WhatsApp sues Israeli spyware company
US President Biden approved the federal court's investigation into the activities of Israel's NSO Group, a spyware company with ties to the Israeli ministry of defense
By News Desk - January 09 2023

(Photo credit: Yonatan Sindel/Flash90)

NSO Group

WhatsApp’s mother company Meta Platforms Inc received the green light for a lawsuit against Israel’s NSO Group from the United States Supreme Court on 9 January.

The company allegedly allowed its customers to use spyware to exploit the messenger application.

The court rejected an appeal by the Israeli company to drop the case, in which the company’s defendants claimed immunity for the persecution of crimes committed by end users.

However, the Pegasus spyware illegally surveyed thousands of influential individuals worldwide.

The US court revealed that about 1,400 WhatsApp users were targeted by Pegasus. The individuals include US diplomats stationed in Africa.

According to a report by Reuters, the Israeli company alleged they couldn’t be held accountable because they were acting “as an agent for unidentified foreign governments” purchasing the spyware.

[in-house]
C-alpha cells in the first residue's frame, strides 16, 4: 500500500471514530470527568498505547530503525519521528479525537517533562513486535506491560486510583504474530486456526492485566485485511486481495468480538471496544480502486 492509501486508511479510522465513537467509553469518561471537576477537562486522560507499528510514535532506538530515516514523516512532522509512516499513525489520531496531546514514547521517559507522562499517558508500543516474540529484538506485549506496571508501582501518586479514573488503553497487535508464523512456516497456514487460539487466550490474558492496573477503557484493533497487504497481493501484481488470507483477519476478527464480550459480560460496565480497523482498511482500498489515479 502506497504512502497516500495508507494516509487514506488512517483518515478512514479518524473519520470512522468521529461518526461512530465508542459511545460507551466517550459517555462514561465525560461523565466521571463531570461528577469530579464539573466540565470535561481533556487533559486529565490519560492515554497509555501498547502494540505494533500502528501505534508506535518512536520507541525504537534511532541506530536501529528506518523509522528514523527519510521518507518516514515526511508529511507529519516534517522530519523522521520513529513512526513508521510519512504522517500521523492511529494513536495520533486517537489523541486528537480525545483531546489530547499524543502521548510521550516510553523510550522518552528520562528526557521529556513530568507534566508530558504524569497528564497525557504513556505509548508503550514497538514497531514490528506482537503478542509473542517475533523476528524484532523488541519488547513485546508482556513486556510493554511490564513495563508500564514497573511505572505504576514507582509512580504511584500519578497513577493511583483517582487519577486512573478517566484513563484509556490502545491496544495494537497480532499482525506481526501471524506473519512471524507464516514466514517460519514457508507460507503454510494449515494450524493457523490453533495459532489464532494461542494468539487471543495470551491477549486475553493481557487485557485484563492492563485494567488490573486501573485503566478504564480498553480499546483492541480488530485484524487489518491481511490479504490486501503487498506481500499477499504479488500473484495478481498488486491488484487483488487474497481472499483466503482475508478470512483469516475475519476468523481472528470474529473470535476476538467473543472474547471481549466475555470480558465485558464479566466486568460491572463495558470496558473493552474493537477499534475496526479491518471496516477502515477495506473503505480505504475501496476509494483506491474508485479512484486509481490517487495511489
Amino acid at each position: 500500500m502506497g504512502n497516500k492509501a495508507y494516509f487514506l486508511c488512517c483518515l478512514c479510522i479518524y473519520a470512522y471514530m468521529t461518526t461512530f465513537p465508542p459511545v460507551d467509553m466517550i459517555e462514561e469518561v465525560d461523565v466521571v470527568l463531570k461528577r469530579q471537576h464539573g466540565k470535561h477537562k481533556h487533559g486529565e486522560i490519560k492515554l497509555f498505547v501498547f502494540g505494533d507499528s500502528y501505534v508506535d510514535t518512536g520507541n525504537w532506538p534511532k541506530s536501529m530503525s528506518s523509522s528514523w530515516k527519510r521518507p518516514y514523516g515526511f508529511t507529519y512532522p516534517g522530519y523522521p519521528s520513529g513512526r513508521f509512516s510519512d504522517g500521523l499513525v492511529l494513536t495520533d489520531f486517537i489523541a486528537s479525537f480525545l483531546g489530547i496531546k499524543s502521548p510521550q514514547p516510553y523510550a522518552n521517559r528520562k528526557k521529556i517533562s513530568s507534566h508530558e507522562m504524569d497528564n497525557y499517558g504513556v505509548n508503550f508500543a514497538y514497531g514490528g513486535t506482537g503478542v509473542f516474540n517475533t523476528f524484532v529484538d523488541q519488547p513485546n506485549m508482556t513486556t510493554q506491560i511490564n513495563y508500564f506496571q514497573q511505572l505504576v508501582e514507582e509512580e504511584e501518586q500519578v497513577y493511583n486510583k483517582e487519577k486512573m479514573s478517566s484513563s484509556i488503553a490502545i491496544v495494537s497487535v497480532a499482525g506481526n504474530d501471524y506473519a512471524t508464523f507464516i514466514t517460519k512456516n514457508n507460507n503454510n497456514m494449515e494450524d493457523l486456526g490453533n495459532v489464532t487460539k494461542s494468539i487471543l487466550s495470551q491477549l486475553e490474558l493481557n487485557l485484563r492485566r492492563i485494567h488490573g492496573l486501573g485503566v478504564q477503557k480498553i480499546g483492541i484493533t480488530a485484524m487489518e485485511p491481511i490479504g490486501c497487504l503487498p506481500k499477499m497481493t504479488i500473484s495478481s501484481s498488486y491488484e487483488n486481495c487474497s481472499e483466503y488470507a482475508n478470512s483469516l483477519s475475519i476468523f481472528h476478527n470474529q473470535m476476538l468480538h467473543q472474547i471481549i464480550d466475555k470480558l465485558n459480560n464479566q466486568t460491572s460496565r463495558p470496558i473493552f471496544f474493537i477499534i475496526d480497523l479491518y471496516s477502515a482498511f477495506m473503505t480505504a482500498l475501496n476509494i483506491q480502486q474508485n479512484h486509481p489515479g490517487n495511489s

Nonetheless, this was categorically rejected by the administration of US President Joe Biden, which interfered with abetting the judges to reject NSO’s reasoning and proceed with the legal process.

Meta celebrated the decision and hailed it a victory for justice, stating that “NSO’s spyware has enabled cyberattacks targeting human rights activists, journalists, and government officials.”

The company added, “we firmly believe that their operations violate US law, and they must be held accountable for their unlawful operations.”

In November 2022, the Federal Bureau of Investigation (FBI) was exposed by The New York Times for procuring the spyware in question between 2019-2020, with the intention to deploy it in the US.

The FBI paid the Israeli company $5 million for the software and asked the judiciary to prepare legislation for its use if ever addressed at federal court.

However, in July 2021, they were ordered to “cease all efforts regarding the potential use of the NSO product,” after it gained notoriety over its misuse by several states.

In similar reports by The New York Times, the United Arab Emirates employed spyware for espionage against the British prime minister, and other officials from the UK.

Additionally, they used the exploit against journalists and human rights activists, including the wife of Jamal Khashoggi, a few months before his murder by the Kingdom of Saudi Arabia (KSA).

For its part, Saudi Arabia allegedly acquired the spyware for its own use to spy on dissents in a secret deal with then Israeli Prime Minister Benjamin Netanyahu.

The sale was approved back in 2017 and stayed active until at least 2019, after the Israeli Defense Ministry called the NSO Group, to allow the KSA to use it undeterred.

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